Photo “Generator-1” shows how the new generator casting is mounted on two brass strips rather than a platform as you see so often on models.

generator 1

atsf santa fe 5001 2-10-4 generator 1

There was actually a slight difference between 5006 and 5009 on the turbo exhaust from the generator. 5006 used a simple, conventional pipe elbow to direct the exhaust toward the center of the boiler. The elbow on the casting faced the wrong way, so I had to cut it off and replace it with a PSC elbow. I drilled out the opening on that elbow, so the exhaust opening will appear to be open on the model. The 5009 had a more elaborate exhaust pipe arrangement. I also had to cut off and replace the pipe elbow on this one, but I added a hollow tube with a pipe union in the middle of it. It looks as if ATSF was trying an experiment on 5009, perhaps to help keep the turbo exhaust steam out of the fireman’s eyes better. First, they added the shorter section of pipe, then they added another section using the pipe union. The experiment must not have been worth it, as 5009 appears to be the only engine to get this special exhaust. Photos “Generator-2, 3, and 4” show the different installations of the exhaust.

generator 2

atsf santa fe 5001 2-10-4 generator 2

generator 3

atsf santa fe 5001 2-10-4 generator 3

generator 4

atsf santa fe 5001 2-10-4 generator 4

The steam supply line casting with globe valve was supplied with the generator. I had to extend the forward end of it slightly on 5009 to let the globe valve clear that long exhaust pipe.

The final item on this segment is the brackets that support the outside dry pipes on top the boiler. What makes them complicated is that the insulation and steel sheeting over the dry pipes hid the center portion of the brackets. Only the two ends with large hex bolts showed on each side of the dry pipes. (No wonder USH made no effort to model these.) You can see in photo “Generator-4” how I was able to simulate the brackets passing through the insulation and sheathing. Starting with photo “Dry Pipe Brackets-1”, I am going to show you how I did the simulation of those brackets.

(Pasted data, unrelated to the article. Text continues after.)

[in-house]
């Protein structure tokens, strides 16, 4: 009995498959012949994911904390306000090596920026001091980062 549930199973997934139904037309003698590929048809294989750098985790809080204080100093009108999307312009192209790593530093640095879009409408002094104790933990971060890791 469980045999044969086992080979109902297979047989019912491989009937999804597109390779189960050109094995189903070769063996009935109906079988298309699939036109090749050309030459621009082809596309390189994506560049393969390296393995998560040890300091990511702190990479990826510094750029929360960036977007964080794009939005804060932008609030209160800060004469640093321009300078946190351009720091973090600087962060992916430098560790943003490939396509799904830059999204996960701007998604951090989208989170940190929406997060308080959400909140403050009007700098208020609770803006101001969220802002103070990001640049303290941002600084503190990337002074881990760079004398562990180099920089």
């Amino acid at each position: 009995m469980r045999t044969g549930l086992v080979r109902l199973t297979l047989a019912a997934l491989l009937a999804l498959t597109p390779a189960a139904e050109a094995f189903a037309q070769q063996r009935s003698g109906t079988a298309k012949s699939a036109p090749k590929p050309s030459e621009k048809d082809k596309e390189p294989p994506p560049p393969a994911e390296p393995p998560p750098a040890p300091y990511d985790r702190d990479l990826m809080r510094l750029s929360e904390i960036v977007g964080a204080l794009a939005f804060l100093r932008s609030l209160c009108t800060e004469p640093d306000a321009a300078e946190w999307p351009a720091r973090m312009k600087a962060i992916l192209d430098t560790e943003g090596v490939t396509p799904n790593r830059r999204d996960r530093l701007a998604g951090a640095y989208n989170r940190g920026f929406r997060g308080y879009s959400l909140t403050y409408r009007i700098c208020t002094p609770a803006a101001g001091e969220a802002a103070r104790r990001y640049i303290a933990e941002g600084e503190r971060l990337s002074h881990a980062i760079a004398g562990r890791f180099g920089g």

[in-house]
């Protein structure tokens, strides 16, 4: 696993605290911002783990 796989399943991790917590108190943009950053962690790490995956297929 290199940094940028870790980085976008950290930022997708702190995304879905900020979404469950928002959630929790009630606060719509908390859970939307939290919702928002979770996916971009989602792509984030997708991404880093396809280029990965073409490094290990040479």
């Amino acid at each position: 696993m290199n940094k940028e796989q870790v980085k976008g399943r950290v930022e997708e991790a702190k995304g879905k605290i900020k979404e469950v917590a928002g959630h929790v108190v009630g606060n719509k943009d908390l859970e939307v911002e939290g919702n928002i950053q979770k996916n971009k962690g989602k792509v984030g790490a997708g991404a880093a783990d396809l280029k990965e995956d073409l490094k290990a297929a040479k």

dry pipe brackets 1

atsf santa fe 5001 2-10-4 dry pipe brackets 1

Photo “Dry Pipe Brackets-1” shows the various parts required for the two engines. Remember that the dry pipes are farther apart on 5006, so the brackets for 5006 are longer than for 5009. In photo “Dry Pipe Brackets-2”, I have soldered together pairs of little tabs and little tabs to main brackets to represent the visible portions of the brackets.

dry pipe brackets 2

atsf santa fe 5001 2-10-4 dry pipe brackets 2

In photo “Dry Pipe Brackets-3”, I have drilled holes through each pair and soldered in 1.0mm simulated hex head bolts from Scale Hardware.

dry pipe brackets 3

atsf santa fe 5001 2-10-4 dry pipe brackets 3

Photo “Dry Pipe Brackets-4” shows the parts ready for installation after the bolts were trimmed and the bases of the brackets were curved to match the top of the boiler.

dry pipe brackets 4

atsf santa fe 5001 2-10-4 dry pipe brackets 4

At this point, I soldered the small, outside ends in place on the dry pipes and then located the positions of the large mounting bolts on the top of the boiler and drilled holes for them in the brackets. I then used the holes in the brackets as guides to drill holes in the top of the boiler. I used simulated 1.0mm hex nuts on studs from Scale Hardware for the mounts to the boiler top. I tack soldered the main brackets in place, then inserted the simulated nuts on studs and soldered them from underneath. I also soldered the ends of the main brackets to the dry pipes to seal any seams, as none were visible on the prototype. Photos “Dry Pipe Brackets-5 and 6” show the completed brackets on the two engines.

dry pipe brackets 5

atsf santa fe 5001 2-10-4 dry pipe brackets 5

dry pipes brackets 6

atsf santa fe 5001 2-10-4 dry pipe bracket 6

You can also see some additional generator details in those photos.